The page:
Private sector buy-in and an alignment of state and federal policies is essential to the long-term success of health information exchanges, a paper published today by The Brookings Institution concludes.
The effort to implement HIEs is a "megachange" challenge--one that impacts multiple parties in both "big and complex" manners--authors Darrell West and Allan Friedman write.West serves as vice president and director of Governance Studies for Brookings, and is the founding director of the institution's Center for Technology Innovation (CTI); Friedman is a fellow in governance studies and is the CTI's research director.
In reviewing how a select handful of states handled HIE implementation, West and Friedman determine that Indiana and Massachusetts have made "significant progress" in terms of overall organization, financing and delivery, while Tennessee and California have shown far less progress. Indiana, the authors say, was helped by its early innovator status; the launch of the Indiana Network for Patient Care nearly two decades ago served as a model for the creation of the Indiana Health Information Exchange and Indiana Health Information Technology.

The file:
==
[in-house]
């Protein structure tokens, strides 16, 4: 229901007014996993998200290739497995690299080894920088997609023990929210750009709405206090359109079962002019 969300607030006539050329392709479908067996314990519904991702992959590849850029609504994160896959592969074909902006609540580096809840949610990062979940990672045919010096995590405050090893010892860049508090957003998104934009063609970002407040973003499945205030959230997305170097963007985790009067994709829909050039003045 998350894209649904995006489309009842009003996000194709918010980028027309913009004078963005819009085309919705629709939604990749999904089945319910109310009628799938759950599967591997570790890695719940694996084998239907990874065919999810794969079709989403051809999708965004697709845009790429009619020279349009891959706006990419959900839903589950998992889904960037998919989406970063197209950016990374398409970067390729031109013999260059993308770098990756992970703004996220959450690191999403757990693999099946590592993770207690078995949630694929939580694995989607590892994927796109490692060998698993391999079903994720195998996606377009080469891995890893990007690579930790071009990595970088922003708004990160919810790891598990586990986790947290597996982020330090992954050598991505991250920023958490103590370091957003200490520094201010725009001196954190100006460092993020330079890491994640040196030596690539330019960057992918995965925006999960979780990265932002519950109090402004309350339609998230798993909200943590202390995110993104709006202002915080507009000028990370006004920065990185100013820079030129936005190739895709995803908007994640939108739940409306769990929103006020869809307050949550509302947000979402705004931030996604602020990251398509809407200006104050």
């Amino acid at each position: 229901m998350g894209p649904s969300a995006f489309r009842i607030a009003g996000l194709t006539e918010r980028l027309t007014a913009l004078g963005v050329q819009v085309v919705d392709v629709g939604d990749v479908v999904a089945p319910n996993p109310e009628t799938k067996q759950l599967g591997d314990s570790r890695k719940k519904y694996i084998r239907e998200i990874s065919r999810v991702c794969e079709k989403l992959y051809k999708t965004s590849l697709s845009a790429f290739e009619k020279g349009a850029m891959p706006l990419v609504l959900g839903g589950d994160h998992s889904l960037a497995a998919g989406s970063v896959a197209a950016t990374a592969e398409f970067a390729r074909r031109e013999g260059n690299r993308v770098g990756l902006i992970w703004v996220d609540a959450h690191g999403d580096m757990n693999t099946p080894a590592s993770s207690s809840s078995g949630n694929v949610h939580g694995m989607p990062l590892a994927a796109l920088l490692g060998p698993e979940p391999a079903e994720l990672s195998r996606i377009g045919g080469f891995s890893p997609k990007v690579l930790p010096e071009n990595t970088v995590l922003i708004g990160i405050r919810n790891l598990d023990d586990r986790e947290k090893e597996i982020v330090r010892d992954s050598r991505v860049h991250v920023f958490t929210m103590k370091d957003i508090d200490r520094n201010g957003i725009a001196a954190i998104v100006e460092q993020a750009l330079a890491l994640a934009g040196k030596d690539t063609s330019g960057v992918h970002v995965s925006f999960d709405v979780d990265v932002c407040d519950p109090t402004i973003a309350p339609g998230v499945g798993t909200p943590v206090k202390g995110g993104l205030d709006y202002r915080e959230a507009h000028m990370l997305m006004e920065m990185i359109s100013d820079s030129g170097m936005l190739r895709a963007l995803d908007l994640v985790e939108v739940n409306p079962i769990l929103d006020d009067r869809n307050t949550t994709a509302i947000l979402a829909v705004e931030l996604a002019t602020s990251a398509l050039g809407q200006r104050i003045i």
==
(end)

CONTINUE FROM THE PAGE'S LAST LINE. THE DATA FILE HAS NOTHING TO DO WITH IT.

Massachusetts, meanwhile, benefited from "well-developed hospital and state legislation ... designed to make healthcare more affordable and accessible," which was enacted during Republican Governor Mitt Romney's administration.
Tennessee, on the other hand, has had issues connecting regional exchanges with one another, as well as "problems sustaining parts of its HIEs." The authors frequently reference the failure of the CareSpark regional health information organization due to a subpar business model.
A combination of budgetary problems and size contributed to California's struggles, according to the West and Friedman. "It's funding model relies heavily on federal money, especially for the state HIE," they write.
Overall, the authors also note that political divisions and market fragmentation have plagued HIE implementation nationwide. "The less consensus on broader objectives, the more difficult it is for policymakers to make decisions, implement exchanges and resolve conflicts," they write. "Stakeholders need to cooperate and pull together in order to make meaningful progress on HIEs."
To learn more:
- read the full paper (.pdf)